The Death of PPC? Why Google and PPC Shouldn’t Go Together

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Right now, Google is in a bit of a tight spot now that their earnings have been leaked and their stocks are down almost 10%.  The major cause of the slowdown was a decrease in their core business, pay per click, which has decreased in profitability compared to the same quarter from the previous year.   Specifically, while the number of people clicking on ads has increased, the cost per click has decreased. The article goes on to state that PPC revenue has been down the last four quarters and that some are already questioning just how strong PPC is as a business model.

While I do think it’s a bit premature to question a whole way of doing business based on a single report, it does raise a few questions.  After all, it’s a well-known fact that Facebook’s PPC is not the money-maker online marketing firms  would like it to be, but this is Google, one of the mainstays of the Internet that looked as though it could make money any way it wanted to (Google+ notwithstanding).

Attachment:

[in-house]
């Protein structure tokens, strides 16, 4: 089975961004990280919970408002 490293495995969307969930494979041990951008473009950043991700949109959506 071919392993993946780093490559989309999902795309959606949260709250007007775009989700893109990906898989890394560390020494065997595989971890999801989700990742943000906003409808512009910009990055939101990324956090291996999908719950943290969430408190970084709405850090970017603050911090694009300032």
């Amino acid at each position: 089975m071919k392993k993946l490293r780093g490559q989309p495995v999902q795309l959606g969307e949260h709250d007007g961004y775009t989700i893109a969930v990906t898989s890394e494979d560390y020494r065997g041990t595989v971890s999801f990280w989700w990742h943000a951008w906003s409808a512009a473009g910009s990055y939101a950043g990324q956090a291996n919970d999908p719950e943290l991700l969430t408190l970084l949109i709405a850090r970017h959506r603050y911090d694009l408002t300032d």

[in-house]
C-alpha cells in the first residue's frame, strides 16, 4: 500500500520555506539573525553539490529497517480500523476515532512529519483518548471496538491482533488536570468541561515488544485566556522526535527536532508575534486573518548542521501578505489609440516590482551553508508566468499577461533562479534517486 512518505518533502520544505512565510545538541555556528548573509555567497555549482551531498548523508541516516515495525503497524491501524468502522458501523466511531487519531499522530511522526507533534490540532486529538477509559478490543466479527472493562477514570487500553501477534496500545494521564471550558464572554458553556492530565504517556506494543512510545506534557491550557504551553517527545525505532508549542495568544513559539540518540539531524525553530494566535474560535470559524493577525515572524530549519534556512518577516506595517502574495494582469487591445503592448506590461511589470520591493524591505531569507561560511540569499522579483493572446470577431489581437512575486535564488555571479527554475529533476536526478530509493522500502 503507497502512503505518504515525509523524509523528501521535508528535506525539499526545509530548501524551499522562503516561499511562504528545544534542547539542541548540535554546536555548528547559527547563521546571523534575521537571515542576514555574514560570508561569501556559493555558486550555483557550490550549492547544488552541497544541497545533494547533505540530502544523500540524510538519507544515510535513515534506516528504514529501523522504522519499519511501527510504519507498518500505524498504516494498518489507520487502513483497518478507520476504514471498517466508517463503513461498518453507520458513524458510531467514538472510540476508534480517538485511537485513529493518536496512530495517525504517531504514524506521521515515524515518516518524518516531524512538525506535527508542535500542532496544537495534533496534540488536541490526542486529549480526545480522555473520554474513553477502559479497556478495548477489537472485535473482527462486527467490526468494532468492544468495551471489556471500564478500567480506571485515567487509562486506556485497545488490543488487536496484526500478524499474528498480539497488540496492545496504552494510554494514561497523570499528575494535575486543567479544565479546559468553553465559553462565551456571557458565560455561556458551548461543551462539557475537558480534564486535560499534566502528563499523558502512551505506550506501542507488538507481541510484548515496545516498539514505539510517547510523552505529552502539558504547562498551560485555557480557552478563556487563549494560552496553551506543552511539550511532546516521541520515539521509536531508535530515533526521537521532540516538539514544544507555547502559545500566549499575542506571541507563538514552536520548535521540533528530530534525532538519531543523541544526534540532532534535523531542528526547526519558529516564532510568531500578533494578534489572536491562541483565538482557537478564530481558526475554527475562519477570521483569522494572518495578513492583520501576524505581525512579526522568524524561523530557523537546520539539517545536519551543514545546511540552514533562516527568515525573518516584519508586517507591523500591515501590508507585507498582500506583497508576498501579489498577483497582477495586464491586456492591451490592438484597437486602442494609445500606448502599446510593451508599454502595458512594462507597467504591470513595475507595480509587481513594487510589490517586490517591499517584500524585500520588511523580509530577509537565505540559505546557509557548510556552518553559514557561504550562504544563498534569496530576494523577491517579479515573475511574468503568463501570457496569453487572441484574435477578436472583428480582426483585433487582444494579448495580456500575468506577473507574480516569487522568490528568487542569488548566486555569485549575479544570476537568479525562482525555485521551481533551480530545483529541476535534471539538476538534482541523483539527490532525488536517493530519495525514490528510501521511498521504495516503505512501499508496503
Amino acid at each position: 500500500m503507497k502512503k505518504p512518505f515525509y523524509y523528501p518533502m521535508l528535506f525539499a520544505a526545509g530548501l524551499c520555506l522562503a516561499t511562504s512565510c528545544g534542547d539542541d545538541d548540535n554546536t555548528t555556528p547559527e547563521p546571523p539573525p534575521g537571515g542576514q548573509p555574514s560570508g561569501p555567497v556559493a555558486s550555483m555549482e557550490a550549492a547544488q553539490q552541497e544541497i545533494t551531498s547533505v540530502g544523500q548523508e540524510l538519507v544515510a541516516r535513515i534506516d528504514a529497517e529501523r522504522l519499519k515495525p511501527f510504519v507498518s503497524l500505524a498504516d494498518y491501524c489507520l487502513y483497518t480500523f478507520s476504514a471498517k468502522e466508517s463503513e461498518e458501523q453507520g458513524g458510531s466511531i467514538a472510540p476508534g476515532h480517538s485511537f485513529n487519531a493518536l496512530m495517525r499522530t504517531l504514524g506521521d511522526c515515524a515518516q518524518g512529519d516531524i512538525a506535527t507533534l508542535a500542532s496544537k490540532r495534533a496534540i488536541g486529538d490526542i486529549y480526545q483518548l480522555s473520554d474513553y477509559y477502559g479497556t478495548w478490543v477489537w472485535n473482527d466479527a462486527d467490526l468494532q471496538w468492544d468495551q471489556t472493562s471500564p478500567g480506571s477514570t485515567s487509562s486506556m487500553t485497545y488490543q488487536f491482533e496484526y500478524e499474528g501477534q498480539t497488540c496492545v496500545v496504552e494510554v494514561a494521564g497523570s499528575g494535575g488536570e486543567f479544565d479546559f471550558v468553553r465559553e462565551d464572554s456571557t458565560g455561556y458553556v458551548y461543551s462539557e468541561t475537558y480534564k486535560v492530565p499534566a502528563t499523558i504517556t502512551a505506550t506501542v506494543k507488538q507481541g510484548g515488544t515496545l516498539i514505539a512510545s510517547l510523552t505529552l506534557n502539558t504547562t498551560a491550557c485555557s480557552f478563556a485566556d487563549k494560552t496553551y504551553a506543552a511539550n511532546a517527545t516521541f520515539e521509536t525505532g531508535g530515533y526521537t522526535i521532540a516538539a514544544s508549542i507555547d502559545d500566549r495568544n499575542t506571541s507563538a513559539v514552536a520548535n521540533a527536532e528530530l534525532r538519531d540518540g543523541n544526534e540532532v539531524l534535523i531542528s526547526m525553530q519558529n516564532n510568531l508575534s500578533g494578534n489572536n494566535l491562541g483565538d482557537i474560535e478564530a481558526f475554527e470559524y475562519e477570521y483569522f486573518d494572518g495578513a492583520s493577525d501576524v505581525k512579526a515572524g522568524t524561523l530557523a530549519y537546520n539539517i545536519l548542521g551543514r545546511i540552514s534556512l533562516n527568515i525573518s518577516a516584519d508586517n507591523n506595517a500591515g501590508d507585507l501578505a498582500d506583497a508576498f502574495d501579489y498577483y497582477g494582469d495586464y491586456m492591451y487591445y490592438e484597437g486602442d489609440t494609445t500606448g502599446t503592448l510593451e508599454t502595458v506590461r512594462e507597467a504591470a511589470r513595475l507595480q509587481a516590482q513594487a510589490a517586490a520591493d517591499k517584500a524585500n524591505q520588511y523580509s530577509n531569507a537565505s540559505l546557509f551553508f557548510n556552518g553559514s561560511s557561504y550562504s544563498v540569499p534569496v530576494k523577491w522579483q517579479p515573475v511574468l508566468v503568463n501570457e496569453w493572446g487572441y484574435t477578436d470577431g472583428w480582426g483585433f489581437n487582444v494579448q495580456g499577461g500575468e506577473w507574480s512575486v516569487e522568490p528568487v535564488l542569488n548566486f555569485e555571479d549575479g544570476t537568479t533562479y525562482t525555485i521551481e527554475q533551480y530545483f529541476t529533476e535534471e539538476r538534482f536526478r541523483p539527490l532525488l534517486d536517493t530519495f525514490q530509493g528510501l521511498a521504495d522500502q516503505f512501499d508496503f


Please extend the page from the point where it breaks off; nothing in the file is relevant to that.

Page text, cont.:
So, why is PPC doing poorly for Google?  I think PPC is doing poorly for Google because having ads goes against everything that Google is supposed to be, and people are wising up to the fact.

Google managed to claw its way to the top of the search engine pyramid because it wasn’t loaded with all the spam that other search engines at the time had.  With each successive Google algorithm update, Google is supposed to weed out more and more companies that are getting there by SEO (that is, paying somebody else to make them appear first unnaturally).  The irony, of course, is that PPC ads do exactly that.

In other words, when people are doing Google searches, they’re seeing a lot of pages that really shouldn’t be there if it wasn’t for people paying for it.  And, what do they do when they click on these pages?  The average Google user has become so sophisticated that they immediately leave, making that a wasted click from an advertiser’s point of view.  And the advertisers, being smart, are pulling away from PPC, since it isn’t making them the money they want it to.

The numbers demonstrate this clearly; a decrease in CPC means that there are fewer people bidding on ads.  Therefore, companies are starting to question whether PPC is an effective way to advertise.

Is this a trend that will continue?  Only time will tell.  But, for the time being, it looks like Google is going to have to think of something new.

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